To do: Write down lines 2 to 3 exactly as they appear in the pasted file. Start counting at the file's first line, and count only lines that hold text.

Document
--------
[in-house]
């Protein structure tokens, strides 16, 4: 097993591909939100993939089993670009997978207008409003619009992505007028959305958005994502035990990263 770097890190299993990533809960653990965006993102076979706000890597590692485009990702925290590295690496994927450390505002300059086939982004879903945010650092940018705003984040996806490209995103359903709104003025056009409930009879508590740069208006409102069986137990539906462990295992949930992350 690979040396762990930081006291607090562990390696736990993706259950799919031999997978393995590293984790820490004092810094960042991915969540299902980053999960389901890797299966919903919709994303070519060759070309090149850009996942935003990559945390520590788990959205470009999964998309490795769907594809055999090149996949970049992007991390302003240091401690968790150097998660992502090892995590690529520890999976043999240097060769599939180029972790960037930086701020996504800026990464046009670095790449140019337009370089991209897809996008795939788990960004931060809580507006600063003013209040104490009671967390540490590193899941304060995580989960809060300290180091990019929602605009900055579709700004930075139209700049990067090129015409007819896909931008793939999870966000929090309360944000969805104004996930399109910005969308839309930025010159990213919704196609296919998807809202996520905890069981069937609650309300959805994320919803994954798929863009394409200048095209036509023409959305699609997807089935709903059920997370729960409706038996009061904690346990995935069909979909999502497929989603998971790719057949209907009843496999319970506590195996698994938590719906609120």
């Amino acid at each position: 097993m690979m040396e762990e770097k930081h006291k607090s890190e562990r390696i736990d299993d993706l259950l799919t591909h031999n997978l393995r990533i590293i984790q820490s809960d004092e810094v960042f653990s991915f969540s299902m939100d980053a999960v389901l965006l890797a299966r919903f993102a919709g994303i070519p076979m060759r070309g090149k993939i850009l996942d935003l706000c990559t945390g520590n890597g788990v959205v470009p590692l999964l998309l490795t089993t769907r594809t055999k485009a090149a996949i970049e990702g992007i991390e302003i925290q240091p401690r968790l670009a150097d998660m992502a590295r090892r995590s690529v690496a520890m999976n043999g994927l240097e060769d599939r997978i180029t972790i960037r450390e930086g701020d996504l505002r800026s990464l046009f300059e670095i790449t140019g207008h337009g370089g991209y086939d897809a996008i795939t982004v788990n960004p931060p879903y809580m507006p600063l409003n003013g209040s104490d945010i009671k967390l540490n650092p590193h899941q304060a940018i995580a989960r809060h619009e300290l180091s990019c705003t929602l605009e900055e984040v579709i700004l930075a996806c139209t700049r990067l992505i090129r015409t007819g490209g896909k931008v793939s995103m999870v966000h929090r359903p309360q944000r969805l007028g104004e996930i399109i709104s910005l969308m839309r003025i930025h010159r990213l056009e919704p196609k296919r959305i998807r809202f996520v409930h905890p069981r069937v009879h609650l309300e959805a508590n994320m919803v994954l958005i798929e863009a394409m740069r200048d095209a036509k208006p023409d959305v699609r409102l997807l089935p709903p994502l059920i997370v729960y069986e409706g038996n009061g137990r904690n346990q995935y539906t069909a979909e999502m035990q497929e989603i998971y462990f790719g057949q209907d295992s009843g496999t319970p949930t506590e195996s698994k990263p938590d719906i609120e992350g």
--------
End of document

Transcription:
């Protein structure tokens, strides 16, 4: 097993591909939100993939089993670009997978207008409003619009992505007028959305958005994502035990990263 770097890190299993990533809960653990965006993102076979706000890597590692485009990702925290590295690496994927450390505002300059086939982004879903945010650092940018705003984040996806490209995103359903709104003025056009409930009879508590740069208006409102069986137990539906462990295992949930992350 690979040396762990930081006291607090562990390696736990993706259950799919031999997978393995590293984790820490004092810094960042991915969540299902980053999960389901890797299966919903919709994303070519060759070309090149850009996942935003990559945390520590788990959205470009999964998309490795769907594809055999090149996949970049992007991390302003240091401690968790150097998660992502090892995590690529520890999976043999240097060769599939180029972790960037930086701020996504800026990464046009670095790449140019337009370089991209897809996008795939788990960004931060809580507006600063003013209040104490009671967390540490590193899941304060995580989960809060300290180091990019929602605009900055579709700004930075139209700049990067090129015409007819896909931008793939999870966000929090309360944000969805104004996930399109910005969308839309930025010159990213919704196609296919998807809202996520905890069981069937609650309300959805994320919803994954798929863009394409200048095209036509023409959305699609997807089935709903059920997370729960409706038996009061904690346990995935069909979909999502497929989603998971790719057949209907009843496999319970506590195996698994938590719906609120």
């Amino acid at each position: 097993m690979m040396e762990e770097k930081h006291k607090s890190e562990r390696i736990d299993d993706l259950l799919t591909h031999n997978l393995r990533i590293i984790q820490s809960d004092e810094v960042f653990s991915f969540s299902m939100d980053a999960v389901l965006l890797a299966r919903f993102a919709g994303i070519p076979m060759r070309g090149k993939i850009l996942d935003l706000c990559t945390g520590n890597g788990v959205v470009p590692l999964l998309l490795t089993t769907r594809t055999k485009a090149a996949i970049e990702g992007i991390e302003i925290q240091p401690r968790l670009a150097d998660m992502a590295r090892r995590s690529v690496a520890m999976n043999g994927l240097e060769d599939r997978i180029t972790i960037r450390e930086g701020d996504l505002r800026s990464l046009f300059e670095i790449t140019g207008h337009g370089g991209y086939d897809a996008i795939t982004v788990n960004p931060p879903y809580m507006p600063l409003n003013g209040s104490d945010i009671k967390l540490n650092p590193h899941q304060a940018i995580a989960r809060h619009e300290l180091s990019c705003t929602l605009e900055e984040v579709i700004l930075a996806c139209t700049r990067l992505i090129r015409t007819g490209g896909k931008v793939s995103m999870v966000h929090r359903p309360q944000r969805l007028g104004e996930i399109i709104s910005l969308m839309r003025i930025h010159r990213l056009e919704p196609k296919r959305i998807r809202f996520v409930h905890p069981r069937v009879h609650l309300e959805a508590n994320m919803v994954l958005i798929e863009a394409m740069r200048d095209a036509k208006p023409d959305v699609r409102l997807l089935p709903p994502l059920i997370v729960y069986e409706g038996n009061g137990r904690n346990q995935y539906t069909a979909e999502m035990q497929e989603i998971y462990f790719g057949q209907d295992s009843g496999t319970p949930t506590e195996s698994k990263p938590d719906i609120e992350g």